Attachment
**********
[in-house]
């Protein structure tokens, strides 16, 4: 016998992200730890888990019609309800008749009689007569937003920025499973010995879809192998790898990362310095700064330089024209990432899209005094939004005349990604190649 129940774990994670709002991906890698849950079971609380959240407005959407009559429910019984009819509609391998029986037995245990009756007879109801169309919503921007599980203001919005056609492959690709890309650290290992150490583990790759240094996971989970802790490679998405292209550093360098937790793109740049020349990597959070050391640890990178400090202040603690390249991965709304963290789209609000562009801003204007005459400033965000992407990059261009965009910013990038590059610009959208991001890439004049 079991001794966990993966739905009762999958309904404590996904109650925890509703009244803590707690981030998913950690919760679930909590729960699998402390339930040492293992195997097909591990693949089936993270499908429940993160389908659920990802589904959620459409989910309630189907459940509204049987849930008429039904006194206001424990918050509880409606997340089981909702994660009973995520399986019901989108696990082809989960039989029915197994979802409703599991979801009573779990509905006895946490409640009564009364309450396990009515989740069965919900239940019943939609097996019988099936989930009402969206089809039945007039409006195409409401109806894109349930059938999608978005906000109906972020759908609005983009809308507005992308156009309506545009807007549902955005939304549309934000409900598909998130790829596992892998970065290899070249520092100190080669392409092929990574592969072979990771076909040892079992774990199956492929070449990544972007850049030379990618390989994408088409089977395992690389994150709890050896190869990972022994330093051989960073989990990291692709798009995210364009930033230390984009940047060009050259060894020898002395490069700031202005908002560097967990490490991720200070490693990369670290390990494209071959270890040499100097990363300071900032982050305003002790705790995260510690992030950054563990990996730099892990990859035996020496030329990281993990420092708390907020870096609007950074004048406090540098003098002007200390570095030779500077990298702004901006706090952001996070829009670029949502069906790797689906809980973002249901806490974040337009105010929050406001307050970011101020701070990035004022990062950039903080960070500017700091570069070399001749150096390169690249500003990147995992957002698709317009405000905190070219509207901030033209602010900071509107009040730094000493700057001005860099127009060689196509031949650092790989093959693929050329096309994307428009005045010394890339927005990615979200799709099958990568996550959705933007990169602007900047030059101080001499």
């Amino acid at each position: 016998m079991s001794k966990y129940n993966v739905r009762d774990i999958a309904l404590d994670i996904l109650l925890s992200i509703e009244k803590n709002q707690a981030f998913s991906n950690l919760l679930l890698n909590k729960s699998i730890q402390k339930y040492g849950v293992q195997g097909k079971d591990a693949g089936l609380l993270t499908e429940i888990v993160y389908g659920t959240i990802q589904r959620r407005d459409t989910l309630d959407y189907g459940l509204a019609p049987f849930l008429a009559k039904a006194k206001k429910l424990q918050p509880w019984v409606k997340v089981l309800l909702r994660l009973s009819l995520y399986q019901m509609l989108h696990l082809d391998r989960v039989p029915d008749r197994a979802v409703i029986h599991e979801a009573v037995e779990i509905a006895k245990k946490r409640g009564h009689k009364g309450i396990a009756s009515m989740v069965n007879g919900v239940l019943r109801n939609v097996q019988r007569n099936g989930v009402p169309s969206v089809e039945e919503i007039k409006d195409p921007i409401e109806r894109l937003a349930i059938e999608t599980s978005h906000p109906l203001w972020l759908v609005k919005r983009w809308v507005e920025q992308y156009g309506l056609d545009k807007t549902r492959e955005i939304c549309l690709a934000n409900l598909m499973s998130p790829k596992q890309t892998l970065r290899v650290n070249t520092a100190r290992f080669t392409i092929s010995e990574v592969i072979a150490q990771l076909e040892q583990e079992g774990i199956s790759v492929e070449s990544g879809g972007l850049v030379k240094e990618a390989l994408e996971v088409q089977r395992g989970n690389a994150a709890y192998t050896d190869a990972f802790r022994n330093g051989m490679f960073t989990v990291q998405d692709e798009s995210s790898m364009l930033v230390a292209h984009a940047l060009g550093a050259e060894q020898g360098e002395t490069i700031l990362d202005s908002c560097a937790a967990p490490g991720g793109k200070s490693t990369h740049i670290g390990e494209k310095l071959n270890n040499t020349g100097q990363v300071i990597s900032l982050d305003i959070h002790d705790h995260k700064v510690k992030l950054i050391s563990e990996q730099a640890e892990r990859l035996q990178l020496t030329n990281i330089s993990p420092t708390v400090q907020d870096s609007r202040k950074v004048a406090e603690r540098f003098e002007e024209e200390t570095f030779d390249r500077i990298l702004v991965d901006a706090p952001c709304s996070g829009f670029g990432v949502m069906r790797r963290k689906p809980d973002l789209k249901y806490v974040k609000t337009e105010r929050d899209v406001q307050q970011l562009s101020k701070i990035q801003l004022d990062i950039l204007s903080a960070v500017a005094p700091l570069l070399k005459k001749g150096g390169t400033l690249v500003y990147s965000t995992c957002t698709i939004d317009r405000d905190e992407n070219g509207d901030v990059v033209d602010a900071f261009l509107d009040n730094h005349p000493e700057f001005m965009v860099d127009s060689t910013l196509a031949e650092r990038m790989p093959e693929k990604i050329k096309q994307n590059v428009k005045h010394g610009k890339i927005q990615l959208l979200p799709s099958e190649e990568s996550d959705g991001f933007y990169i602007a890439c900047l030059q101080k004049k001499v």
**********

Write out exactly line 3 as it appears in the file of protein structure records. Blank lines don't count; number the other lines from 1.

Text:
């Amino acid at each position: 016998m079991s001794k966990y129940n993966v739905r009762d774990i999958a309904l404590d994670i996904l109650l925890s992200i509703e009244k803590n709002q707690a981030f998913s991906n950690l919760l679930l890698n909590k729960s699998i730890q402390k339930y040492g849950v293992q195997g097909k079971d591990a693949g089936l609380l993270t499908e429940i888990v993160y389908g659920t959240i990802q589904r959620r407005d459409t989910l309630d959407y189907g459940l509204a019609p049987f849930l008429a009559k039904a006194k206001k429910l424990q918050p509880w019984v409606k997340v089981l309800l909702r994660l009973s009819l995520y399986q019901m509609l989108h696990l082809d391998r989960v039989p029915d008749r197994a979802v409703i029986h599991e979801a009573v037995e779990i509905a006895k245990k946490r409640g009564h009689k009364g309450i396990a009756s009515m989740v069965n007879g919900v239940l019943r109801n939609v097996q019988r007569n099936g989930v009402p169309s969206v089809e039945e919503i007039k409006d195409p921007i409401e109806r894109l937003a349930i059938e999608t599980s978005h906000p109906l203001w972020l759908v609005k919005r983009w809308v507005e920025q992308y156009g309506l056609d545009k807007t549902r492959e955005i939304c549309l690709a934000n409900l598909m499973s998130p790829k596992q890309t892998l970065r290899v650290n070249t520092a100190r290992f080669t392409i092929s010995e990574v592969i072979a150490q990771l076909e040892q583990e079992g774990i199956s790759v492929e070449s990544g879809g972007l850049v030379k240094e990618a390989l994408e996971v088409q089977r395992g989970n690389a994150a709890y192998t050896d190869a990972f802790r022994n330093g051989m490679f960073t989990v990291q998405d692709e798009s995210s790898m364009l930033v230390a292209h984009a940047l060009g550093a050259e060894q020898g360098e002395t490069i700031l990362d202005s908002c560097a937790a967990p490490g991720g793109k200070s490693t990369h740049i670290g390990e494209k310095l071959n270890n040499t020349g100097q990363v300071i990597s900032l982050d305003i959070h002790d705790h995260k700064v510690k992030l950054i050391s563990e990996q730099a640890e892990r990859l035996q990178l020496t030329n990281i330089s993990p420092t708390v400090q907020d870096s609007r202040k950074v004048a406090e603690r540098f003098e002007e024209e200390t570095f030779d390249r500077i990298l702004v991965d901006a706090p952001c709304s996070g829009f670029g990432v949502m069906r790797r963290k689906p809980d973002l789209k249901y806490v974040k609000t337009e105010r929050d899209v406001q307050q970011l562009s101020k701070i990035q801003l004022d990062i950039l204007s903080a960070v500017a005094p700091l570069l070399k005459k001749g150096g390169t400033l690249v500003y990147s965000t995992c957002t698709i939004d317009r405000d905190e992407n070219g509207d901030v990059v033209d602010a900071f261009l509107d009040n730094h005349p000493e700057f001005m965009v860099d127009s060689t910013l196509a031949e650092r990038m790989p093959e693929k990604i050329k096309q994307n590059v428009k005045h010394g610009k890339i927005q990615l959208l979200p799709s099958e190649e990568s996550d959705g991001f933007y990169i602007a890439c900047l030059q101080k004049k001499v």